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Chapter 7 - Bluestocking Epistolary Education: Elizabeth Carter and Catherine Talbot

Published online by Cambridge University Press:  20 October 2023

Louise Joy
Affiliation:
University of Cambridge
Jessica Lim
Affiliation:
University of Cambridge
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Summary

I have another Obligation to [Charles Rollin] far superior to all the Others: for to him I owe the Happiness of the greatest part of my Life, since He in a manner began our acquaintance. Had it not been for Rollin, we should perhaps never have known enough of each other to enjoy the pleasures of Friendship, but might have been just so much acquainted as to Curtsy cross a Room. [H]ave each Others name down in a long List of Visits instead of at the Bottom of a Hundred Letters.

Let Education’s moral mint

The noblest images imprint;

[…]

But ‘tis thy commerce, Conversation,

Must give it use by circulation;

That noblest commerce of mankind,

Whose precious merchandize is MIND!

These two extracts frame what might be considered ‘the Bluestocking moment’ which emerged in the 1760s until the conservative response to the French Revolution in the 1790s. The first is a 1741 letter from Jemima Yorke, Marchioness Grey (1723–97) to the essayist and poet Catherine Talbot (1721–70), describing the sociable pleasure and intellectual fulfilment she receives in their mutual reading of Charles Rollin’s Histoire Romaine (1739–50). The second is from Hannah More’s Bas Bleu: or, Conversation, her 1786 manifesto for Bluestocking conversation, blending the languages of commerce, patriotism and intellectual and moral growth. This chapter focuses on the ways in which shared reading was essential in providing the early Bluestocking writers with access to novel ideas, an avenue for sociocultural critique and a vehicle for self-fashioning as an unprecedented generation of public female intellectuals.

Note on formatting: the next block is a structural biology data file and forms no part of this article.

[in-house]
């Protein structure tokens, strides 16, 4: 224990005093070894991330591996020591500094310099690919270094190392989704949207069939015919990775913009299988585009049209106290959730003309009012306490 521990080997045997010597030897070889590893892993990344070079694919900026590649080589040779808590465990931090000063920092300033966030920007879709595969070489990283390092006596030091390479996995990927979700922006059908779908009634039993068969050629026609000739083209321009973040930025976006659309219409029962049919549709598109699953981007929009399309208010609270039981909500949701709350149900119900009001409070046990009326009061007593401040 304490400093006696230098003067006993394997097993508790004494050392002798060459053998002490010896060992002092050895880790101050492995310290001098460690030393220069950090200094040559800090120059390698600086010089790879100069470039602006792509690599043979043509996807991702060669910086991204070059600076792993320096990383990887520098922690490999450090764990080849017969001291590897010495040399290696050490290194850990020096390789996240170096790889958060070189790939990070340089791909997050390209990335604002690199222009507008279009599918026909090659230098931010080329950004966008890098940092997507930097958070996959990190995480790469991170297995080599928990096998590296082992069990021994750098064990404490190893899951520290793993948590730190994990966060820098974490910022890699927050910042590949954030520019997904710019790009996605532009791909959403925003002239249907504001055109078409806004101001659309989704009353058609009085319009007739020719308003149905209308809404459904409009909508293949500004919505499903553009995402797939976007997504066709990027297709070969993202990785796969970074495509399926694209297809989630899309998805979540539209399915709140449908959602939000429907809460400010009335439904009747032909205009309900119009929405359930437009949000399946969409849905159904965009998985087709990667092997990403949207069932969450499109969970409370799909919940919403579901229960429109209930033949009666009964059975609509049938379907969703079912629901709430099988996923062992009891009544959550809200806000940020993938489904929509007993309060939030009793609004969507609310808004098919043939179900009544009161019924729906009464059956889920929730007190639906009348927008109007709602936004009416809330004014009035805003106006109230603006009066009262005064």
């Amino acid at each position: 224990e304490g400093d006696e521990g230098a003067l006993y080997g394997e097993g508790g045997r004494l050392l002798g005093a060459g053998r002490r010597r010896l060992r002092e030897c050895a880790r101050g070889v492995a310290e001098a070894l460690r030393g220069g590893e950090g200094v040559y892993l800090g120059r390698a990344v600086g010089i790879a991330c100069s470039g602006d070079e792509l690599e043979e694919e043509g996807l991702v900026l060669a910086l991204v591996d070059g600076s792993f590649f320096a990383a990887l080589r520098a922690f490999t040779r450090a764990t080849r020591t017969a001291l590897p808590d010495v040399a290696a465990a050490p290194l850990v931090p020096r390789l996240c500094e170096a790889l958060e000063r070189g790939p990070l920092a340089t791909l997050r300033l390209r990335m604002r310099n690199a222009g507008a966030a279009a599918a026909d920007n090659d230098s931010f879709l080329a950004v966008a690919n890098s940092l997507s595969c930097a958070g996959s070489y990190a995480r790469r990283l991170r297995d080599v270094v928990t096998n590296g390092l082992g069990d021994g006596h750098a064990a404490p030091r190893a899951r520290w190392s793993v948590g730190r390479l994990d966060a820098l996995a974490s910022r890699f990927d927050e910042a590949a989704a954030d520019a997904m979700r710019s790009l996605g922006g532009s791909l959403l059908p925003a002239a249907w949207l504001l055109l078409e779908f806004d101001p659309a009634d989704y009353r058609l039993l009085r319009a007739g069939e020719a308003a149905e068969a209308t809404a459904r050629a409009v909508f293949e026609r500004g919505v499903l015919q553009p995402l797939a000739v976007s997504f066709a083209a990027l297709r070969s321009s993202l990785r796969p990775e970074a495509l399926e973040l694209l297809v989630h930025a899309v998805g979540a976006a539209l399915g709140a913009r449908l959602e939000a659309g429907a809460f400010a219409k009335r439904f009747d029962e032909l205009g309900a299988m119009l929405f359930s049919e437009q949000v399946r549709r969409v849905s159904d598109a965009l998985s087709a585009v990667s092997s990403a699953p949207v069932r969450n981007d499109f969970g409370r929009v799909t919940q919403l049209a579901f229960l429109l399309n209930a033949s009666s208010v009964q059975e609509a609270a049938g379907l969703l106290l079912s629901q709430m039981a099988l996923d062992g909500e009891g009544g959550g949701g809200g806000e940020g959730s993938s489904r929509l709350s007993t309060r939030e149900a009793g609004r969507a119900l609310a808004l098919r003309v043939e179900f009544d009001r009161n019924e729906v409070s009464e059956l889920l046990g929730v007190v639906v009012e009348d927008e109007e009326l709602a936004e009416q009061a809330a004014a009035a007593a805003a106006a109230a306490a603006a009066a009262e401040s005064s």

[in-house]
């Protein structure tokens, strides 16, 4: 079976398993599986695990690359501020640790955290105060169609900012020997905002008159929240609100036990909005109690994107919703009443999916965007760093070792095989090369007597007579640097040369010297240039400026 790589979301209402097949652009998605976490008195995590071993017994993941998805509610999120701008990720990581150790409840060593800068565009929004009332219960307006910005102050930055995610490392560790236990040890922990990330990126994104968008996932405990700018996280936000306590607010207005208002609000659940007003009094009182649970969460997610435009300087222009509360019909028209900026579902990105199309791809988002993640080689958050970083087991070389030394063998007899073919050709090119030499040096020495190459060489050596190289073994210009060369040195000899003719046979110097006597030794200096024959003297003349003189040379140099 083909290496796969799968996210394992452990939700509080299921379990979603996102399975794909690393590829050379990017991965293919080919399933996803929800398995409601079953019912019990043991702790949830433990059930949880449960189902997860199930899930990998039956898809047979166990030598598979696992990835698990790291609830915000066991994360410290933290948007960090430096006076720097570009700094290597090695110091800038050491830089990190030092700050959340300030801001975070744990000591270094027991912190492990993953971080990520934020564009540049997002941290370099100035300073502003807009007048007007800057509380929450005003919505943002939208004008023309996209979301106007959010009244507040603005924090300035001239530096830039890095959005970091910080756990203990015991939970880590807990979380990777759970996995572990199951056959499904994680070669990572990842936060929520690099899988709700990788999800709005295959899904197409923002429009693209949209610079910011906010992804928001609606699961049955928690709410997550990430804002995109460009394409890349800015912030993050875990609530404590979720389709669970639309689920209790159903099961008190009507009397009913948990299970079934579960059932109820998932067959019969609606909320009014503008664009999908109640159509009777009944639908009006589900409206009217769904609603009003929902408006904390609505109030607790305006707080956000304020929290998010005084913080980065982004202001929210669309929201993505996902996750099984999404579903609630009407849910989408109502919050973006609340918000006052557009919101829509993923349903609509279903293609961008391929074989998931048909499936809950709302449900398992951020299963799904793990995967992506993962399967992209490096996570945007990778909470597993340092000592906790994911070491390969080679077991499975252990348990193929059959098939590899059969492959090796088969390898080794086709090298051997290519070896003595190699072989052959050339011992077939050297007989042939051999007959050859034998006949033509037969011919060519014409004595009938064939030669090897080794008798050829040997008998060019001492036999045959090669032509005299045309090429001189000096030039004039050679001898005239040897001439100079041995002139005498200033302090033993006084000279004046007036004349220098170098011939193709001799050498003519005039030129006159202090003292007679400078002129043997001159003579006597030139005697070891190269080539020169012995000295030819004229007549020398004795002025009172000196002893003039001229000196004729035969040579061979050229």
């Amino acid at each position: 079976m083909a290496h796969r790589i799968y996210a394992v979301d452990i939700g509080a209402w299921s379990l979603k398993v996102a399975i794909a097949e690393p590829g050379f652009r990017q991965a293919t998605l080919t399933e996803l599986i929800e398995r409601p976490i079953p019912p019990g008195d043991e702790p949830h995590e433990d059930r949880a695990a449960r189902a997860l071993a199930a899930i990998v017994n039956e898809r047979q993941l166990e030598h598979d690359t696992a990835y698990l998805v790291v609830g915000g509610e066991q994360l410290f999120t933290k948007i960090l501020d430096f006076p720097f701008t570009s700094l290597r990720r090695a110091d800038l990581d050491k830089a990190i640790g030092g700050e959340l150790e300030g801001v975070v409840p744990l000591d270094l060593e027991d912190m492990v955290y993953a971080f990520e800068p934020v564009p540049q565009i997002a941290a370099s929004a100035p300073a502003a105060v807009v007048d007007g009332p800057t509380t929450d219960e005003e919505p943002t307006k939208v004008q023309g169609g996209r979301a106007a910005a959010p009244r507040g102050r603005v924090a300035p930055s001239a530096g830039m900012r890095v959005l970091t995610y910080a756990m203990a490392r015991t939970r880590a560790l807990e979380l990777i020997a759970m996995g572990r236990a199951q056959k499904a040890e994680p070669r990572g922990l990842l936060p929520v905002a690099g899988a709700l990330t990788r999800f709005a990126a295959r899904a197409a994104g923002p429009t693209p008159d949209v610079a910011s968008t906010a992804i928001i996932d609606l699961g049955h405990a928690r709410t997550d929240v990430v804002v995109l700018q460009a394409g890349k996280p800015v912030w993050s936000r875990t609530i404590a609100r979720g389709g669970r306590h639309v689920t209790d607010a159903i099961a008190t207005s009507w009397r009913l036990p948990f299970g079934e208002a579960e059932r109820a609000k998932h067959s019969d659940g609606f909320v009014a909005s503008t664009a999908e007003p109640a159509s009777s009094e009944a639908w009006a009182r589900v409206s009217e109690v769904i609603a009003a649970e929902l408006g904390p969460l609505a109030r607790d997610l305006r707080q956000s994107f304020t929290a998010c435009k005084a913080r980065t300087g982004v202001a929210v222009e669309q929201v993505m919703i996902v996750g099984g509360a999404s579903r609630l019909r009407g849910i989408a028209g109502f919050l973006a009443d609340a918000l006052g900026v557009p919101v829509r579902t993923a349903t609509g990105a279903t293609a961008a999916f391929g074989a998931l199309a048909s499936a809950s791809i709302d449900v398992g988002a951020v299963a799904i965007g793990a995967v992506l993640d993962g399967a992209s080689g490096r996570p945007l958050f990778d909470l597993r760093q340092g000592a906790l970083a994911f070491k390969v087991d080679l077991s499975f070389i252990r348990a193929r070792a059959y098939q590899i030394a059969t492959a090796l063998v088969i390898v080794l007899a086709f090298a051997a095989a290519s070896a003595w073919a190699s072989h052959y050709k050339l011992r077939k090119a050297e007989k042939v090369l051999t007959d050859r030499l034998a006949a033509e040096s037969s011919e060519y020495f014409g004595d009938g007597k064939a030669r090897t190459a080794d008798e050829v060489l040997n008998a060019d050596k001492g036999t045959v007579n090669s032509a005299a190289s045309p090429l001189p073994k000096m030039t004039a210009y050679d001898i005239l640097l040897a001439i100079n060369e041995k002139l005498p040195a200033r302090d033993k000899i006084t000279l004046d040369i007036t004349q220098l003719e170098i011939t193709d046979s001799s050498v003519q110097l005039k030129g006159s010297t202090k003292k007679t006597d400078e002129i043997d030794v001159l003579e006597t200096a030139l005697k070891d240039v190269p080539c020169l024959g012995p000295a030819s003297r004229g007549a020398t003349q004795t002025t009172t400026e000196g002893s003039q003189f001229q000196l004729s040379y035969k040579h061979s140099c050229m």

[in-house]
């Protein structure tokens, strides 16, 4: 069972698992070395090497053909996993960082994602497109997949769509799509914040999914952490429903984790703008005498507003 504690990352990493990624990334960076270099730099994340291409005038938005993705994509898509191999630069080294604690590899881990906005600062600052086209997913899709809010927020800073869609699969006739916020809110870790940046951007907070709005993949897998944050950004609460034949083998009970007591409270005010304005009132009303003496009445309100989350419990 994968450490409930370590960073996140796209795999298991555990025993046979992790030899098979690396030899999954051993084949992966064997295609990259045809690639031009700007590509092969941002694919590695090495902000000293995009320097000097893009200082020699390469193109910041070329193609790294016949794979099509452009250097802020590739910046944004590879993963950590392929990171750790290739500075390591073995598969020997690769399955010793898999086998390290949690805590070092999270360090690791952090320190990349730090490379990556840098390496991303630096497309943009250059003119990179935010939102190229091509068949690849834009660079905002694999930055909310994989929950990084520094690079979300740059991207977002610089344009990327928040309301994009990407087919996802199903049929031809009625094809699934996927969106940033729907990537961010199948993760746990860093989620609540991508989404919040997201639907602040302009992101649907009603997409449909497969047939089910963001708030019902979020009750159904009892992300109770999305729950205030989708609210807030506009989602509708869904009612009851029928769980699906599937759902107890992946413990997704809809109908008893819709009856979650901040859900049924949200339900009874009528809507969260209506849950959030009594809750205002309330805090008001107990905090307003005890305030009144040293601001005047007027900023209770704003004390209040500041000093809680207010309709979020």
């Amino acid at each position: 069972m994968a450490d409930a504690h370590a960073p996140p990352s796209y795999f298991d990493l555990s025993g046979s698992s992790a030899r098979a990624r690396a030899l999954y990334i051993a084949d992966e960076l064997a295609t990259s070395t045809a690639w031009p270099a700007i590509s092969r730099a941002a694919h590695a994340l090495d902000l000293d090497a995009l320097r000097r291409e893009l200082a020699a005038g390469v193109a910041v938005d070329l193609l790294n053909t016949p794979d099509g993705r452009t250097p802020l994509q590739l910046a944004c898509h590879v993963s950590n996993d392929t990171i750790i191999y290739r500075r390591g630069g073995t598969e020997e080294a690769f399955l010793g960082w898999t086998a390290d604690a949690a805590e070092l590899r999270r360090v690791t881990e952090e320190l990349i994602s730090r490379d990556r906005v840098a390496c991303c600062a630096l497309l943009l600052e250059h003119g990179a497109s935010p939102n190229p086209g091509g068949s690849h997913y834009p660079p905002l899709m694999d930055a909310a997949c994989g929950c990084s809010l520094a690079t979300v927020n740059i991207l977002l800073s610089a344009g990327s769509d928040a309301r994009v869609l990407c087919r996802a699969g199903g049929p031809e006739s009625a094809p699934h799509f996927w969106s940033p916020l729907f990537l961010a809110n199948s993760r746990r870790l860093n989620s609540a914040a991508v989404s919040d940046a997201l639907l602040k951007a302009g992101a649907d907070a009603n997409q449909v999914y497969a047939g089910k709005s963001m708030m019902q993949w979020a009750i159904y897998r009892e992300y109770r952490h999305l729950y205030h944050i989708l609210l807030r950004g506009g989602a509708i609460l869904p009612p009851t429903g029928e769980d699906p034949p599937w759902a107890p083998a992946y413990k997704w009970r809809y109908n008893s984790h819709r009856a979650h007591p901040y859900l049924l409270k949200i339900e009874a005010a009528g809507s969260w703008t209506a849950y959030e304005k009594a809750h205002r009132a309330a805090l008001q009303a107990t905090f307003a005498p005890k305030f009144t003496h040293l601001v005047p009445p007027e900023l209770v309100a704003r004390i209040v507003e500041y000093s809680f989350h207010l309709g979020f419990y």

The concept of Bluestocking self-education through mutually developmental epistolary friendships has long formed a central concern of Bluestocking scholarship. Sylvia Harcstark Myers famously associated the movement with ‘chosen friendship’ between elite women outside of the family unit. She saw these friendships as a proto-feminist ‘supportive structure’ in which intellectual activity establishes a shared sense of feminine community. Socratic dialogue, Stoic rational community and Aristotelian ‘virtue friendship’.5 Heller defines virtue friendship, originally articulated in Aristotle’s Nichomachean Ethics and carried into the eighteenth century via humanist education, as a model of simultaneous self-fashioning and community formation which is affective, rational and grounded in virtue. Heller takes Aristotle’s statement that ‘a friend is another self’ and combines it with Jürgen

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Publisher: Edinburgh University Press
Print publication year: 2023

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